What Does "Saved By Grace Through Faith" Mean To Underground Christians? A Final Excerpt From Living in the Underground Church
We have now reached the end of our proposed methodology for taking up the Bible in a way that takes us underground. What may we conclude on the basis of this proposed liturgy for life in the underground church?
Specifically, this: That we are saved by grace through faith.
That phrase is typically used as an introduction to the Christian life. And yet, what our proposed methodology enables us to see is that it is also the conclusion of the Christian life, along with its midpoint, length, breadth, and moment-by-moment unfolding. Salvation is more than a juridical pronouncement of the Triune God. It is the lived, daily experience through which the church is constituted and by which it is defined. The church, in other words, is the assembly of those who are being saved by grace through faith.
Grace is not the pronouncement of God, the love of God, the forgiveness of God, or some orientation of God toward us. In the words of Karl Rahner, grace is God’s “self-communication”: the fullness of God’s own self, given to us. George Vandervelde, elaborating on Rahner’s definition, writes,
In grace God does not merely do something, effect something, outside the divine being. Rather God bestows God's very self to human beings. God gives God's self as God, i.e. as infinite being. God gives the very reality, the inner, divine, Trinitarian life. God bestows the internal essence of divine being upon human beings. In keeping with this conception of grace as the communication of God's own being, Rahner insists that God's self communication is an ontological process.
To say it is an ontological process is to say that it is something that actually happens in us (i.e., God enters us) rather than simply something that happens about us (i.e., God pronounces us righteous). As Jesus says in Revelation 3:20, he comes to make his home in us. Or as Jesus says in John 15:4, “Abide in me, and I in you.”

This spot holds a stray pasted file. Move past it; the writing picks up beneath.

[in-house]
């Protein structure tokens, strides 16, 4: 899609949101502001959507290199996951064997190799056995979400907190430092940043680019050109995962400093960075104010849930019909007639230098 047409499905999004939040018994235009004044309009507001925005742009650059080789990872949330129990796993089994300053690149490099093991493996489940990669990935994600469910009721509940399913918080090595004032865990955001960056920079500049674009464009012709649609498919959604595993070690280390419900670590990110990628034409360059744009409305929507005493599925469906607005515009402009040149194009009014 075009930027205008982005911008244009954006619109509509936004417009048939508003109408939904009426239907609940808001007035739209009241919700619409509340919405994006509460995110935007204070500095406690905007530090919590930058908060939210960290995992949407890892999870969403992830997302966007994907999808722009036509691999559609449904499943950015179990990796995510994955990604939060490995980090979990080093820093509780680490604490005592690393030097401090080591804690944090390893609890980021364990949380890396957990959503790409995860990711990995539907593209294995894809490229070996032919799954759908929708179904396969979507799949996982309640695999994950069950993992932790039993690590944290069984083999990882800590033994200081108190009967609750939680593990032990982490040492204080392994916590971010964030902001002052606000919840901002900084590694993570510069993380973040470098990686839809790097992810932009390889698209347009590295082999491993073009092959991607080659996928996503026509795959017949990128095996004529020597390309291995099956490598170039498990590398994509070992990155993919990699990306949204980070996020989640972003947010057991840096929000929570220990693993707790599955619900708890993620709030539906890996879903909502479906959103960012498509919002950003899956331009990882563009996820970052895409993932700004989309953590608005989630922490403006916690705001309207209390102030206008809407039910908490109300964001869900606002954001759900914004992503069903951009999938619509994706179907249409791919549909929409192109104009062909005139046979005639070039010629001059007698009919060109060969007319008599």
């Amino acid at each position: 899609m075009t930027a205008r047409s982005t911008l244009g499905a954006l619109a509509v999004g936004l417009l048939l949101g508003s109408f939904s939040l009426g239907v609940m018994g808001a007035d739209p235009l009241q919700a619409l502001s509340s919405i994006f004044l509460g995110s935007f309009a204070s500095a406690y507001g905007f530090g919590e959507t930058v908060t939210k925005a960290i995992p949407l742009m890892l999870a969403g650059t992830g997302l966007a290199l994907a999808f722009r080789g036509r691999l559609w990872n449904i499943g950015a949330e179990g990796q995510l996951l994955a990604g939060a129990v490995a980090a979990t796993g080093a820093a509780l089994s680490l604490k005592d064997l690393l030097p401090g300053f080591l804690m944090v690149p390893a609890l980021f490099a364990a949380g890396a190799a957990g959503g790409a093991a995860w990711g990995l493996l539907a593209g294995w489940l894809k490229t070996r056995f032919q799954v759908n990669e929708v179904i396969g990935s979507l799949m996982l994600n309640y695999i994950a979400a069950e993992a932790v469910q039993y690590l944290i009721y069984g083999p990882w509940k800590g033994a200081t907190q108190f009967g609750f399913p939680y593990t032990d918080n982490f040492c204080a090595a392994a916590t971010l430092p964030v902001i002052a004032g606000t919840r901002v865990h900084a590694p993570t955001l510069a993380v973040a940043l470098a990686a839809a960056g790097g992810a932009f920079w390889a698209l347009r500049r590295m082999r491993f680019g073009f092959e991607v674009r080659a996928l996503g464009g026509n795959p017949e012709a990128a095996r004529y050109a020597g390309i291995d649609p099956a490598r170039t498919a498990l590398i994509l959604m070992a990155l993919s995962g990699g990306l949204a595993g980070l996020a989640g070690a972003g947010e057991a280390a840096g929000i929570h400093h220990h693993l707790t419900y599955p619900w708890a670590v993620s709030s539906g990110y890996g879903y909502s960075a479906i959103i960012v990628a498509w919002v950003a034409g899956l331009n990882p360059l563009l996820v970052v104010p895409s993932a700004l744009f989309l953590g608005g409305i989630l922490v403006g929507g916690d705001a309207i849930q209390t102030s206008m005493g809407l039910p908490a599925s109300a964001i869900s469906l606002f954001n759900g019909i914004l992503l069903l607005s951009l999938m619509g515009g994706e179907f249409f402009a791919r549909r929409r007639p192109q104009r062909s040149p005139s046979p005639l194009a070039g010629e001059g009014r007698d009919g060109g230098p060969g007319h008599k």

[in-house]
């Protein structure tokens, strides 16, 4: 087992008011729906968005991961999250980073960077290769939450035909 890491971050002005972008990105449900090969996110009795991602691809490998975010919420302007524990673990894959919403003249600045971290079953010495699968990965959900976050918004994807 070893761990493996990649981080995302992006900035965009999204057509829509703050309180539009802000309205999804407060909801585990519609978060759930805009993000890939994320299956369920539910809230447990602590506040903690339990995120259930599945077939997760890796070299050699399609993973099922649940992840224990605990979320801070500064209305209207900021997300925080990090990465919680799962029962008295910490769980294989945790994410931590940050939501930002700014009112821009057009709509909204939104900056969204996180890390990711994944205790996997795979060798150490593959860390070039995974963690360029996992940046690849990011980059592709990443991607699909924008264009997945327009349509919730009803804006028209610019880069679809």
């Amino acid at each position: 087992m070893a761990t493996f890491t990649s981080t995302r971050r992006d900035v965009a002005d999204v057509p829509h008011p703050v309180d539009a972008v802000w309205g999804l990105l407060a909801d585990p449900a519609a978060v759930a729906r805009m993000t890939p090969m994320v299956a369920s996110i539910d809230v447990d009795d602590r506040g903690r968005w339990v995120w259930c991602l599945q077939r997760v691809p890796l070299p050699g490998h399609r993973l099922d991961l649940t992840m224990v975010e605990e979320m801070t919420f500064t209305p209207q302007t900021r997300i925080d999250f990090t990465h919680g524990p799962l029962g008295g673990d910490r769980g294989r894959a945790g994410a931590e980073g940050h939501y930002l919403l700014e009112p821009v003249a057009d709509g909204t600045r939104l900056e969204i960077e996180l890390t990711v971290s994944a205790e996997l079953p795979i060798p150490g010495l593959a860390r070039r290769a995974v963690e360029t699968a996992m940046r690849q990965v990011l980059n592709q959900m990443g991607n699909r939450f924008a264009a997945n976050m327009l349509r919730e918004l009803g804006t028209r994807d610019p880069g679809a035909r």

His home in us, his abiding in us, unites us with all those of all time and all places in whom he abides. The communion of saints is his living temple. This is why Scripture does not say that in consummation of all things God will be the all in each but rather the all in all. In this we do not lose our individuality, as if we were subsumed into some universal collective. Instead, as Rahner notes, we only become fully human and fully ourselves when he self-communicates to us, i.e., when he abides in us. Only then are we able to give ourselves fully to him and to each other.
Faith is our trust that God will be, in us, who he has always and everywhere been, that he will do, in us, what he has always and everywhere done. Faith cannot be that God will in the end forgive us for living in a constant posture of mistrust toward him. As Jesus notes in the parable of the talents, if you believe God to be a hard master, then you had better at least live like it and do your best to ameliorate the punishment you are expecting. Such a one can expect punishment, not forgiveness.
Salvation by grace through faith is thus anything but an assurance that thanks to Jesus, no matter what you think of God and others and no matter how you act toward God and others, everything in the end will turn out alright for you. Instead, salvation by grace through faith is a whole life offering of the kind described in Chapter 6: humanly incomprehensible and desperately, dangerously incomplete in and of itself, requiring God to do what he has promised to do in order for any part of it—any part of it—to endure to eternal life. Salvation by grace through faith means that every aspect of our life relies upon the Triune God to act as the Triune God always has, only this time inside of us; and it means that our fate is now eternally conjoined with those in every age and place who are completely reliant on that same thing.